get a quick burst of 2-6" of snow above 1500 feet, so we will
leave the Advisory going there.
SLR continued around 4:1 to 7:1 in the higher terrain, which
will be a wet consistency. Snow may mix in down to around 1000
ft with a coasting to perhaps an inch or so in some spots.
Valley locations will likely just see plain rain tonight outside
of the western and central Mohawk Valley. Some breaks in the
precip may occur after midnight, as the coastal cyclone tracks
southeast of Cape Cod. Still, most areas north of Albany will at
least experience occasional precip much of the night.
Northeast winds will become quite gusty across the favored
higher terrain areas of the southern Greens and Berkshire, as
low level winds increase and peak overnight. Will continue to
mention gusts of 30-40 mph in these areas, with generally 20-30
mph gusts elsewhere.
Low temps will be mainly in the 30s, with some upper 20s on the
.SHORT TERM /6 AM MONDAY MORNING THROUGH TUESDAY NIGHT/...
The surface cyclone will continue to track northeastward from a
position just south and east of Cape Cod on Monday. The upper
level pattern will be rather chaotic, with a large closed
circulation over the region, with several short waves rotating
around the main gyre. Relatively steady precip (rain/snow) will
occur over most higher terrain areas, with rain likely in the
valleys. Thermal profiles should be slightly "warmer", as the
forcing and precip rates will be weaker. So not much additional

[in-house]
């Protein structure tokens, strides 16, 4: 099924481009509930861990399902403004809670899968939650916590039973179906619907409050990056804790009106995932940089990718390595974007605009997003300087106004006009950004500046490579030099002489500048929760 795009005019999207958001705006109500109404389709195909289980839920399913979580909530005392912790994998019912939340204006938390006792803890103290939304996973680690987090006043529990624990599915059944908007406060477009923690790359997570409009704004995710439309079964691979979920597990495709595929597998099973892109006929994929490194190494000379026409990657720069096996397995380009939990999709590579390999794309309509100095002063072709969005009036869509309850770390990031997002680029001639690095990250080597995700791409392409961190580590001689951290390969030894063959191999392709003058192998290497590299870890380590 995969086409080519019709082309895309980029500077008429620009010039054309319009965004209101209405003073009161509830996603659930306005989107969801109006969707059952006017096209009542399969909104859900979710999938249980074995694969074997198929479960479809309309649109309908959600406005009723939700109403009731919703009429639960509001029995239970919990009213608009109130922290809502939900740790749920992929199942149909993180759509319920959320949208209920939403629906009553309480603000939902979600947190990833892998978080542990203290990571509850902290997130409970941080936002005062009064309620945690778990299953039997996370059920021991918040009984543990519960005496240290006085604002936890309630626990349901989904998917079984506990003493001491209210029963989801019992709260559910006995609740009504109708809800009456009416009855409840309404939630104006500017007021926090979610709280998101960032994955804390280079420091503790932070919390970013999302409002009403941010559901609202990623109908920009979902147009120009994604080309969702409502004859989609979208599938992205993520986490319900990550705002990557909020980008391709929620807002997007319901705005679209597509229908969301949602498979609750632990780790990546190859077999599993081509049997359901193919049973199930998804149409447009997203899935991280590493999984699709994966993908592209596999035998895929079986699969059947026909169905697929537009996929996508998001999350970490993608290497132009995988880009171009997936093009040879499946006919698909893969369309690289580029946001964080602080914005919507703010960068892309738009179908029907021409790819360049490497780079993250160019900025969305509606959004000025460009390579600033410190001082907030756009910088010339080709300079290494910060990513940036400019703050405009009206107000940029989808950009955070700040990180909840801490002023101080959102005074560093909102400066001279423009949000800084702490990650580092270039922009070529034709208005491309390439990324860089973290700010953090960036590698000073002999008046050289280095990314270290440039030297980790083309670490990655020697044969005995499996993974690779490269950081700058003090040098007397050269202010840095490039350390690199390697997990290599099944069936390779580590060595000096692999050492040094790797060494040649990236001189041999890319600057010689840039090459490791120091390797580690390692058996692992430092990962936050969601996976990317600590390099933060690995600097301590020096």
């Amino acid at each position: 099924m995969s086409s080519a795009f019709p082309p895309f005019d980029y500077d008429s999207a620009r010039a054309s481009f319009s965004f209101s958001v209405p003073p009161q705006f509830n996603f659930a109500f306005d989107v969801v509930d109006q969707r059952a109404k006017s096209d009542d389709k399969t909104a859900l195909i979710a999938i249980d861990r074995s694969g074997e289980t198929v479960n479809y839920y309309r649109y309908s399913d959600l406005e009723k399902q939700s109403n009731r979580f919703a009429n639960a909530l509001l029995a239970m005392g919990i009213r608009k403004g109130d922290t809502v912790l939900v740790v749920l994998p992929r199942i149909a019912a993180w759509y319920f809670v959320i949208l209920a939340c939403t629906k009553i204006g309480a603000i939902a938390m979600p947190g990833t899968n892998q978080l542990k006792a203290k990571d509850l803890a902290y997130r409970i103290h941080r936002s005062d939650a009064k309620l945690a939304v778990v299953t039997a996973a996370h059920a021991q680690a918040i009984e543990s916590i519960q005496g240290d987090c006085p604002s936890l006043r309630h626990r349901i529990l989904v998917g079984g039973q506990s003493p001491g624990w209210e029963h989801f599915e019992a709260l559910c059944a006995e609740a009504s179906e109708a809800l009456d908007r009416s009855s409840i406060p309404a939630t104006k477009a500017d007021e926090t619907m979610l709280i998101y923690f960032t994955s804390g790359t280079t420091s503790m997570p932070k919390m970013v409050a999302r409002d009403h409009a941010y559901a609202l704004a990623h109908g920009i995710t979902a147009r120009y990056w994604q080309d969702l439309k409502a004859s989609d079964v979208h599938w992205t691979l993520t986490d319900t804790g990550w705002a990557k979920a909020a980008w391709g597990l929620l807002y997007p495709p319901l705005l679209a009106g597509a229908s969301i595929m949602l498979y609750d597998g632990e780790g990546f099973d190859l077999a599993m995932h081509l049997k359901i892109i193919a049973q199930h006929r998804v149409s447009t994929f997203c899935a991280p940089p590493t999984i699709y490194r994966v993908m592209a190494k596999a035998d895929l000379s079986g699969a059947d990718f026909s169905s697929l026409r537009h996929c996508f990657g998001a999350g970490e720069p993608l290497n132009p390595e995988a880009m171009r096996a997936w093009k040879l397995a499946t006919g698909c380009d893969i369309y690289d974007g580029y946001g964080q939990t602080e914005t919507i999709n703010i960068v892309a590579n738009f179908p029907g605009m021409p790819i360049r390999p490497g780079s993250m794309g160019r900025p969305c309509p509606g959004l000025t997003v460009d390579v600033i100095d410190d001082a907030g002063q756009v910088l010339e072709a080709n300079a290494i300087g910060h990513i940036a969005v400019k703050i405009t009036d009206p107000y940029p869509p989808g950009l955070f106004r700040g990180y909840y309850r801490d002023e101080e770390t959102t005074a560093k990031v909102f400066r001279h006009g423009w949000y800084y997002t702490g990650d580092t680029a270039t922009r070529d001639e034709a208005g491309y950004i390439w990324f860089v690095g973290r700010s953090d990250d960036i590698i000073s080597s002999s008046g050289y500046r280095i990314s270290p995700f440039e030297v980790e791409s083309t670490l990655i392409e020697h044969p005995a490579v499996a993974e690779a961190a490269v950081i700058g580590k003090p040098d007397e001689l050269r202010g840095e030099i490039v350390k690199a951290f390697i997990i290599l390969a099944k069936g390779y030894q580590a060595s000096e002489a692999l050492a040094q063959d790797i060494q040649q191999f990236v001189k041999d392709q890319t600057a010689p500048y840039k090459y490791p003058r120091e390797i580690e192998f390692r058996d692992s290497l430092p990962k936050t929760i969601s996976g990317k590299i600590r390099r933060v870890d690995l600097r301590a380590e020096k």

snow accumulation is expected at elevations below 1500 ft. By
afternoon, any accumulations should be confined to the mountain
peaks. It will remain cloudy/cool through the day, with highs
only in the mid/upper 40s in valleys and mid/upper 30s in the
higher terrain. Winds will shift to the north.
Some lingering light rain/snow showers will be possible Monday
evening associated with a weakening trough axis and wrap-around
moisture, but the bulk of the precip will finally start to
diminish. The upper trough starts to shear out, while a small
surface ridge builds in late Monday night into Tuesday morning.
Temps will remain below normal.
Drying conditions in store for Tuesday, as the surface ridge
moves across the region, with a light northwest flow. There
should be at least a mix of sunshine and clouds for much of the
day, so temps will respond by warming well into the 50s in
valley locations. Upper level ridging will develop Tuesday
night, which will keep dry conditions in place. The air mass
will remain cool, with low temps in the upper 20s to upper 30s.
.LONG TERM /WEDNESDAY THROUGH SUNDAY/...
Upper level ridging will be departing to the east on Wednesday